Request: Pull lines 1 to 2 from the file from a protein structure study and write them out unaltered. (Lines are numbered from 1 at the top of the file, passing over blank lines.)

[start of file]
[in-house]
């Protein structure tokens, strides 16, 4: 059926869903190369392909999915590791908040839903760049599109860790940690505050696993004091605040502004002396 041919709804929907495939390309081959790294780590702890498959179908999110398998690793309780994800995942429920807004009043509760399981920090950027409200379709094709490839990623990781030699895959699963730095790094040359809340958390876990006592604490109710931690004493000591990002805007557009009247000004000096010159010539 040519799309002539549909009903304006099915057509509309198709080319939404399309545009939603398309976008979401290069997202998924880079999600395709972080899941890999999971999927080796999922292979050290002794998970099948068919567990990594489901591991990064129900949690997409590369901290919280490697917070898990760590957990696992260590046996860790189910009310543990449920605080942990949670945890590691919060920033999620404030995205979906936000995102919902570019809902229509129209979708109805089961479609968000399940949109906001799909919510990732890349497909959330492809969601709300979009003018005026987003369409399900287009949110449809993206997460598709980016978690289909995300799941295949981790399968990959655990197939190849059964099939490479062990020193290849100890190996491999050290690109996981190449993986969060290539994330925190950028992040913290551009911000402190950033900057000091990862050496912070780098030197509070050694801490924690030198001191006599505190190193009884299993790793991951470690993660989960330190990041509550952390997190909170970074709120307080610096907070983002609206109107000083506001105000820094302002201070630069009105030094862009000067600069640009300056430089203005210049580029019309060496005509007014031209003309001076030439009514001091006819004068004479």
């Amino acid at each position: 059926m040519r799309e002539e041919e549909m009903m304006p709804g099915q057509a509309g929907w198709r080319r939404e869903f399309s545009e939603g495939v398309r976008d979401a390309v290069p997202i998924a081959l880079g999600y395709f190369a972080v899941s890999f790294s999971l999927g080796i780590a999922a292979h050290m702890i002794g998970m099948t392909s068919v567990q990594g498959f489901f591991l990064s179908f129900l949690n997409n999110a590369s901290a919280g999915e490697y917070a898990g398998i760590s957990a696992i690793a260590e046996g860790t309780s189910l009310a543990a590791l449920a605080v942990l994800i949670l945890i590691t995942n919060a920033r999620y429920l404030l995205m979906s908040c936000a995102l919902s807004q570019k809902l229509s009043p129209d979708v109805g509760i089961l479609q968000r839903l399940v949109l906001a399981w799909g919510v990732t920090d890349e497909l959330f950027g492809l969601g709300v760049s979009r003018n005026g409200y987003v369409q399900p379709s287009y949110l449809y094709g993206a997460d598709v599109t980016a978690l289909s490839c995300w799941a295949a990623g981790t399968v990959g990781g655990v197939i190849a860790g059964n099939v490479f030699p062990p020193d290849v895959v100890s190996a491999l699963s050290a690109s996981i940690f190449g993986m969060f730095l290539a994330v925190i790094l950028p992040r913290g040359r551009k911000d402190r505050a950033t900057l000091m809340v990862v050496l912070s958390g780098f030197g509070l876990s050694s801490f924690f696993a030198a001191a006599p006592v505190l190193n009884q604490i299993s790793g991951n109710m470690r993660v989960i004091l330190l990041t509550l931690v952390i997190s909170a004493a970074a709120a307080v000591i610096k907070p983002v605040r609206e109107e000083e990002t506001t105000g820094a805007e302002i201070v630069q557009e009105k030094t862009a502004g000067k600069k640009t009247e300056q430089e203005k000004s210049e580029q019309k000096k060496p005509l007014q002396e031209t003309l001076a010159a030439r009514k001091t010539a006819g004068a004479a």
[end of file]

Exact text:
[in-house]
């Protein structure tokens, strides 16, 4: 059926869903190369392909999915590791908040839903760049599109860790940690505050696993004091605040502004002396 041919709804929907495939390309081959790294780590702890498959179908999110398998690793309780994800995942429920807004009043509760399981920090950027409200379709094709490839990623990781030699895959699963730095790094040359809340958390876990006592604490109710931690004493000591990002805007557009009247000004000096010159010539 040519799309002539549909009903304006099915057509509309198709080319939404399309545009939603398309976008979401290069997202998924880079999600395709972080899941890999999971999927080796999922292979050290002794998970099948068919567990990594489901591991990064129900949690997409590369901290919280490697917070898990760590957990696992260590046996860790189910009310543990449920605080942990949670945890590691919060920033999620404030995205979906936000995102919902570019809902229509129209979708109805089961479609968000399940949109906001799909919510990732890349497909959330492809969601709300979009003018005026987003369409399900287009949110449809993206997460598709980016978690289909995300799941295949981790399968990959655990197939190849059964099939490479062990020193290849100890190996491999050290690109996981190449993986969060290539994330925190950028992040913290551009911000402190950033900057000091990862050496912070780098030197509070050694801490924690030198001191006599505190190193009884299993790793991951470690993660989960330190990041509550952390997190909170970074709120307080610096907070983002609206109107000083506001105000820094302002201070630069009105030094862009000067600069640009300056430089203005210049580029019309060496005509007014031209003309001076030439009514001091006819004068004479």